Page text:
Prisons law change sought

Bill would make smuggling of any kind illegal

A recommendation by the prison director, Dwight Scott, and his executive board has led to a proposed bill to amend the Prisons Law to create the offence of smuggling and “incidental and connected purposes”.

Currently, those caught bringing contraband into the prison can only be charged with possession of the material in question, and that charge can only be brought in instances where the items are illegal. In circumstances where the contraband is in the form of a cell phone or other items that may not be classed as illegal in the law, the prison itself might have had to imposed its own system of sanctions and punishment, such as terminating a visitor’s and/or prisoner’s privileges.

However, under the proposed bill, the law would be amended to make provision for the word ‘smuggling’ to be inserted as Section 43 B into the Prisons Law. This states that, “Any person who a. brings throws or in any manner introduces or conveys into any prison; b. conveys to any prisoner while in custody outside of a prison; c. with the intent that it shall come into the possession of a prisoner, deposits outside of a prison; or d. carries out of any prison, an article or thing, unless he is authorized to do so by or under this law or by the director, commits an offence and is liable on summary conviction to a fine of fifteen thousand dollars and to imprisonment not exceeding three years, or to both such fine and imprisonment.”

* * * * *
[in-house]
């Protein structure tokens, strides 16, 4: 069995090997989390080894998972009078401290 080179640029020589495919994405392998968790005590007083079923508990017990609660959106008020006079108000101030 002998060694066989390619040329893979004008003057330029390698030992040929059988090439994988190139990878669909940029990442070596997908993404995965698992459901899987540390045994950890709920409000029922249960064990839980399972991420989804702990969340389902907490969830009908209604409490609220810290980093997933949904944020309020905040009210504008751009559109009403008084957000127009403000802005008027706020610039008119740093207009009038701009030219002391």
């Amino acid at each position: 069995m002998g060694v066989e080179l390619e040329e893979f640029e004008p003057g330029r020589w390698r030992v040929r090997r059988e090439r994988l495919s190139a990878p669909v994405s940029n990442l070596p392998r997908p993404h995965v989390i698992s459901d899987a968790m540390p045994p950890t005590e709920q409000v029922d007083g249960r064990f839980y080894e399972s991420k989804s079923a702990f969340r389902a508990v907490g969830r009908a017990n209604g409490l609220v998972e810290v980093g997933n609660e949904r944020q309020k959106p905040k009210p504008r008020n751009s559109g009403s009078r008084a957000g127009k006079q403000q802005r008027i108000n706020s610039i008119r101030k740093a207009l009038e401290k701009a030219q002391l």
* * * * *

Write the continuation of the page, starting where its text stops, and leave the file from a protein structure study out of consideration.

Eric Bush, deputy chief officer in the Portfolio of Internal and External Affairs, said, “The prison director, along with his Executive and the Portfolio, have identified that there could be stronger laws and punishment for acts of taking any kind of contraband into the prison and the Governor in cabinet has also agreed with this.”

He pointed out that lawmakers and officials were constantly looking for strategies and methods of prevention and that this was a more broad approach, which would cover all contraband and not just items that were classed as illegal in the law.

“Previously, someone taking drugs into the prison could only be charged with possession of those drugs, but now the Prisons Law speaks specifically to the entire act of seeking to put any item into the prison that should not be there,” said Mr. Bush, who added that some items are not illegal but are not allowed in a prison.

The bill will be considered at the next sitting of the Legislative Assembly in February.

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